A tree stretches its branches toward the sky like a child reaching for her mother, crying to be held. Meanwhile, a bird flaps her wings, flying above the leaves rolling across the lawn. They’re pushed by a zephyr stalking the yard for hungry breaths, like those of the bird, who darted toward the window like a mother to her child only to find out she was answering the whimper of a hard reflection. The scene would be tragic if the gentle breeze didn’t pounce on her last gasp, then roll the bird like the leaves, urging her to fly again.
My inspiration for this 100-word piece of flash fiction:
At different times, a bird has flown into my picture window. I used to look down, onto the driveway, after I heard the bang. That way I could see if the bird flew away or not. Some did. Other times, I couldn’t find the bird, so I assumed it had flown away. And, sadly, there were times a bird didn’t make it. Usually, it would leave an oil splat and a feather or two on the window, evidence of its crash.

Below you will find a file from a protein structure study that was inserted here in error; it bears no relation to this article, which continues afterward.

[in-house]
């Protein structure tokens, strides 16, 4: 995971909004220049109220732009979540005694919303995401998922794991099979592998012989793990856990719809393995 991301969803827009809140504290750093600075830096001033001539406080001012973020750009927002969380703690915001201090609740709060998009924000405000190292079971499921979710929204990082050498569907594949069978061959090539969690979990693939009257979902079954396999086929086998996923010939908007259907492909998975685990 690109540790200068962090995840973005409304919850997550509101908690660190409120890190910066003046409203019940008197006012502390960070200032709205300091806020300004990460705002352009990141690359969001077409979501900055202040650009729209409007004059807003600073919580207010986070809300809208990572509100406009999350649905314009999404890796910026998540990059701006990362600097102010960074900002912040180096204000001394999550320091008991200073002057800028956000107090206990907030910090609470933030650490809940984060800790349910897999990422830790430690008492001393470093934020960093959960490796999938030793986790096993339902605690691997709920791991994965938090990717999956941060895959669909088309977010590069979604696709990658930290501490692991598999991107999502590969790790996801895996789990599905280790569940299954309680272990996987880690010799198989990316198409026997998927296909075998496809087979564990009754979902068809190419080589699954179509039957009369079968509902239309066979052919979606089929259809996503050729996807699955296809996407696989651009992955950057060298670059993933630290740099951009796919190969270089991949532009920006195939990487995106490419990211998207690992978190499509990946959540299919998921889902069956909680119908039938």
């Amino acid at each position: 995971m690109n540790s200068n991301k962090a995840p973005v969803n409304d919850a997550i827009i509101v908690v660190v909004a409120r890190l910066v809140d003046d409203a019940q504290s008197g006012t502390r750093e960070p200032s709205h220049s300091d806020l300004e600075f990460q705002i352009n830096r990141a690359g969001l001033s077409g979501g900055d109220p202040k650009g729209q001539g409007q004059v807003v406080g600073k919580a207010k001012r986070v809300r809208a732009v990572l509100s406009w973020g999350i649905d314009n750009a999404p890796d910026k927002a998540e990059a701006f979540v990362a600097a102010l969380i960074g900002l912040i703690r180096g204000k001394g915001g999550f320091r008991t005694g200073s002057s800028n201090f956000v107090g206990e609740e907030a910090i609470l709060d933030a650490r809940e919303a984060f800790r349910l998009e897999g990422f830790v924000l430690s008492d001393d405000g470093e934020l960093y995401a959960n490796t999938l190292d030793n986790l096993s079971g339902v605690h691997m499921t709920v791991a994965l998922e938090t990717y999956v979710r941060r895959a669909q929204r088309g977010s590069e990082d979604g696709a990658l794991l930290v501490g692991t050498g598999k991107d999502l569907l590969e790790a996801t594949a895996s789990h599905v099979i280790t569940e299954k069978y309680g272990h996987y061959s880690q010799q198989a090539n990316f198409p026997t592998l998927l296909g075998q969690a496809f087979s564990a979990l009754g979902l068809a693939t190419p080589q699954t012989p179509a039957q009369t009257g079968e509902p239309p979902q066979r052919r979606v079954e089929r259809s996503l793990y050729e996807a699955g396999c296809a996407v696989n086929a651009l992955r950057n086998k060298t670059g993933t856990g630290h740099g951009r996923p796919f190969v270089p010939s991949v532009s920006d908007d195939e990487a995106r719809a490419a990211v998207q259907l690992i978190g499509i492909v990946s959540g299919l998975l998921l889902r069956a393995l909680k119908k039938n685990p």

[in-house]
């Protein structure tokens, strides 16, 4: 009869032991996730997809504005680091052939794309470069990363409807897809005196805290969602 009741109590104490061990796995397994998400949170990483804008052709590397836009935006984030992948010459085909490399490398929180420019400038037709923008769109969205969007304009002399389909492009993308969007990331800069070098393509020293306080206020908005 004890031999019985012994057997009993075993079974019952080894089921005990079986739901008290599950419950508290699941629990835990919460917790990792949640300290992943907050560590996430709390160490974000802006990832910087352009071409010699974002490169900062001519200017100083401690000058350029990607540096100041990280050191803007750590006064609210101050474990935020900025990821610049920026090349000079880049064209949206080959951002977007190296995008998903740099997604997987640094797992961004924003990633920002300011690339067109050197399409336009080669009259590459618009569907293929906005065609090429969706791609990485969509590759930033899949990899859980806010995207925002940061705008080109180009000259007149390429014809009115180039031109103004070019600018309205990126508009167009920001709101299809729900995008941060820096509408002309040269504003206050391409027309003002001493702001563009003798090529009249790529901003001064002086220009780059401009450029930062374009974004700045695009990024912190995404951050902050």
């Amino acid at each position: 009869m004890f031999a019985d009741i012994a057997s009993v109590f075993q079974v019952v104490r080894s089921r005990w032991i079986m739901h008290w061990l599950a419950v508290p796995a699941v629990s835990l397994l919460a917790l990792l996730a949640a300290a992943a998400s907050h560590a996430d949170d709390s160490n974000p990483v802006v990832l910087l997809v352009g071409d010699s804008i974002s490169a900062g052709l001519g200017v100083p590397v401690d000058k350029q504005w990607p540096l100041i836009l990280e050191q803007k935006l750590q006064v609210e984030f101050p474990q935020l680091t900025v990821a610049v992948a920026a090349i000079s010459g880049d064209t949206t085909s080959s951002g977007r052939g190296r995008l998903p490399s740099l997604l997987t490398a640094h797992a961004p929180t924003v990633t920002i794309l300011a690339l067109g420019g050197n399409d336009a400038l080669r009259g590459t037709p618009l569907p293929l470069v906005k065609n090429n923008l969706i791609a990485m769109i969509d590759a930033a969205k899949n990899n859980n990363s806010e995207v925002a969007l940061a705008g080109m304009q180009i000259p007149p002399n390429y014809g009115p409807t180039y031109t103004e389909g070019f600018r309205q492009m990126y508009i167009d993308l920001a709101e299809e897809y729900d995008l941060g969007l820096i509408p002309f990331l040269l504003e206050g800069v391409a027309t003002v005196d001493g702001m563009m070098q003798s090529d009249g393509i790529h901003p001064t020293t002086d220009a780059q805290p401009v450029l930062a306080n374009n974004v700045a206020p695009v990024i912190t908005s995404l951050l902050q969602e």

The last time I heard the bang, which always breaks my heart, I found a tiny feather floating before the window. The bird was semiconscious, but it (she, I think) eventually died. By now I had a wrought iron window box extending across the bottom of the window, so the bird didn’t fall far–she had landed on it. That’s a whole other story, a sad one. However, I hope “Zephyr” delivers a hopeful message whose interpretation is as unique as the individual reading it.
P.S. I try to make a habit out of drawing the shade halfway down so the birds get the hint that they’re seeing a “hard reflection.” But alas, I’m human. At times I forget to pull it down after my husband lifts it up. In his defense, the window offers us a beautiful view.